Rodion Kutsaev

As children, we are taught all kinds of skills. When we first enter the world, our parents try to teach us how to talk. And when we are old enough to start school, our teachers are there to help us develop academic skills. Then we teach ourselves the extra things such as making friends, or finding hobbies that we enjoy. But there is something that most of our elders forget to teach us — how to be self-aware.

While self-awareness is a skill that is typically gained and nurtured over time, it seems that much of our generation (and even generations before us) have neglected to understand themselves and the motives behind their actions. Not every action has some grand story behind it, but it is easy to become so self-absorbed that we forget to keep ourselves in check. Self-awareness comes with being able to understand how to look at yourself from an objective standpoint. Think about it: did you have a right to be upset about that thing, or did selfish ambition get in the way of seeing things from another perspective?

Recognizing your own self-awareness can be tricky. It is seemingly impossible to improve if you don’t even know what is wrong in the first place. To gain a sense of oneself, you can start by briefly evaluating your own personal motivations and emotions. Take time to really think about why you may act a certain way or why you choose to say some of the things you do. Being in touch with our thoughts, feelings, beliefs, and strengths/weaknesses are all a part of being self-aware. If you’ve never given it any thought, it is possible you are causing damage to yourself or others. Self-awareness allows us to understand others clearer, and understand how we may be perceived. Everyone cares (at least a little bit) about what their peers think about them. Do not let yourself be defined by other people’s thoughts about you, but be aware of how your words and actions may affect your environment. To put it another way, be considerate of what you do and say (because it may come across in a way you didn’t intend), but also don’t do or say certain things out of fear of what people may think.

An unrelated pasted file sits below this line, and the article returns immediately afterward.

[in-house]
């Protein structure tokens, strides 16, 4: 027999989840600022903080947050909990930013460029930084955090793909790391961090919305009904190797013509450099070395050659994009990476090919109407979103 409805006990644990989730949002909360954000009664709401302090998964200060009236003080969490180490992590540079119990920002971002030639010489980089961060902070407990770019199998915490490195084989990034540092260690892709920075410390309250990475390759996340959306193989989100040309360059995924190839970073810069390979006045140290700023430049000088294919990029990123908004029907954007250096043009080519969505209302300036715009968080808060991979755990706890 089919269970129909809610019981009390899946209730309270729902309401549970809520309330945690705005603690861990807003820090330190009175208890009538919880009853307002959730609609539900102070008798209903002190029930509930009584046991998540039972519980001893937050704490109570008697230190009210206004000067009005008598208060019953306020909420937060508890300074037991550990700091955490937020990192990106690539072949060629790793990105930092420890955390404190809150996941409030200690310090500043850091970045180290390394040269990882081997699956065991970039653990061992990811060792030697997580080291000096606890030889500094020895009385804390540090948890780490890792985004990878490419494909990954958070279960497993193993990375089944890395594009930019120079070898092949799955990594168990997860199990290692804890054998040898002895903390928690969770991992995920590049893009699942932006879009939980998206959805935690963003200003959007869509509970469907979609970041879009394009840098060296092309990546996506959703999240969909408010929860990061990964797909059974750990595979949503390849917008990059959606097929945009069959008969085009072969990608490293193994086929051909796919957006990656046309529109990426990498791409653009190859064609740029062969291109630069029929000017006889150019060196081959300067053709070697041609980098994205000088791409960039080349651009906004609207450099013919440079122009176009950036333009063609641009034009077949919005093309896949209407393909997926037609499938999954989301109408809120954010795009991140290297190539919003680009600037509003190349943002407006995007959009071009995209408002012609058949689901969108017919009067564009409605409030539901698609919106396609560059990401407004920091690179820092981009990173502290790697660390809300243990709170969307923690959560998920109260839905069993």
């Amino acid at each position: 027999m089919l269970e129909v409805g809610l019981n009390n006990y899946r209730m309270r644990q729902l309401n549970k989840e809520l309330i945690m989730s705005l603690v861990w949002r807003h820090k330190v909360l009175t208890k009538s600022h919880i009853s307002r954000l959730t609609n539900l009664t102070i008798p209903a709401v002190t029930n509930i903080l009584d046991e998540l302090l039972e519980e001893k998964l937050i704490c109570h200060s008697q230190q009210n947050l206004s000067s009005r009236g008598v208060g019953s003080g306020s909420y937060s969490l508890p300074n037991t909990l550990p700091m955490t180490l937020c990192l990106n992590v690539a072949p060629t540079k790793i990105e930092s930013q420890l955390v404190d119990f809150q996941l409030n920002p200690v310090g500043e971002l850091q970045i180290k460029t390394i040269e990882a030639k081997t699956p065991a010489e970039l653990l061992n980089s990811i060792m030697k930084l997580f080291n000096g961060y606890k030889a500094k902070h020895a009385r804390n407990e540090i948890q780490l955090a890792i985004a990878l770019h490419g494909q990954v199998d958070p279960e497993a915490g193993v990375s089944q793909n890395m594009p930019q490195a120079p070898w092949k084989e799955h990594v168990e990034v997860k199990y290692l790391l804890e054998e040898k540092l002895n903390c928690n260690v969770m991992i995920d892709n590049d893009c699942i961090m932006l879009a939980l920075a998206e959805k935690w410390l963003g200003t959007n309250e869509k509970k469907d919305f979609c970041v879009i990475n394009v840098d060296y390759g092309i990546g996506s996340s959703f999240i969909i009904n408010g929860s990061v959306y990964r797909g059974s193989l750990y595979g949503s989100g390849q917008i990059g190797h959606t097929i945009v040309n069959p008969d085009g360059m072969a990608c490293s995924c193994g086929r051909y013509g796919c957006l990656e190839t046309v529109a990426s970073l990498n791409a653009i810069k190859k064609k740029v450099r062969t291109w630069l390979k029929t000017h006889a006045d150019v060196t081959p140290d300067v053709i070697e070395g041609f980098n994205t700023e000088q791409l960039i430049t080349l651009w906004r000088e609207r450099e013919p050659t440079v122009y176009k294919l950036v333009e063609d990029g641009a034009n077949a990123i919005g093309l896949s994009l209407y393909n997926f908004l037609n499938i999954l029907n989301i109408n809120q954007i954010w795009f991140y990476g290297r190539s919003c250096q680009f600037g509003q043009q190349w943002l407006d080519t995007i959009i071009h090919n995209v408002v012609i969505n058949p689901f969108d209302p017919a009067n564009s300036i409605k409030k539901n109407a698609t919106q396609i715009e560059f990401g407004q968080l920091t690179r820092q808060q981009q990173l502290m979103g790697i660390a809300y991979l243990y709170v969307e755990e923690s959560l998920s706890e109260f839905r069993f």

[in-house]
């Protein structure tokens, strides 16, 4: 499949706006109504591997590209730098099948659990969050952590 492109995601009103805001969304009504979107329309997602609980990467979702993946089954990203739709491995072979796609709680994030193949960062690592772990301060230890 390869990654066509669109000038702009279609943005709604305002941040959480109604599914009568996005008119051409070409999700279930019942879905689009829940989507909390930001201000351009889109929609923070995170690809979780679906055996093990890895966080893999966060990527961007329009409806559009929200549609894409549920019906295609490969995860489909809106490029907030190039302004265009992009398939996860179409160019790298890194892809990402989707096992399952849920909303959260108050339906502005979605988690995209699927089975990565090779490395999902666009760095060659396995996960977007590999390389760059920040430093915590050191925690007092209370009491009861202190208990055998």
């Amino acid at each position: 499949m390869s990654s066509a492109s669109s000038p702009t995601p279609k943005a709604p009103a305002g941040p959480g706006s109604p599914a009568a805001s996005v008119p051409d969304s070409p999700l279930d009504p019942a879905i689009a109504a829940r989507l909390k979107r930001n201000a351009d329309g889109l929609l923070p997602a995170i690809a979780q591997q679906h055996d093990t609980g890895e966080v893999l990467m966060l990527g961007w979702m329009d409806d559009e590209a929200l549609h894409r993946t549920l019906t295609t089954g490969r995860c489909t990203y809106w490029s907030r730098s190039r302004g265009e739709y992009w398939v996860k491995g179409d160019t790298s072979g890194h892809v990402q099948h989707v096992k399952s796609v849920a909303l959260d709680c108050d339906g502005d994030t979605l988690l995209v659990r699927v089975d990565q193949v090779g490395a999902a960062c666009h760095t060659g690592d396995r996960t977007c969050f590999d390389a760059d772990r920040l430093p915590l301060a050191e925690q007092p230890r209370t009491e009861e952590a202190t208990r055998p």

Holding yourself accountable is so important. The reality is that we are not always going to have people in our lives who are totally honest with us. So why not be totally honest with yourself? If people became more in tune with how their actions affected the people around them, there would be a lot less conflict within relationships. When we are quick to anger it is a reflection of what is going on in our hearts. Examining and fully understanding your emotions will be beneficial for a number of reasons. Emotional and mental health may improve upon becoming more aware of what is going on within.

It is a choice to be self-aware. We are in community with one another, and we build strong relationships by knowing people on a deep level. It is time we build a deeper relationship with ourselves. Taking the time to know yourself, and learning how to understand your motives behind your actions is not selfish — it is absolutely necessary.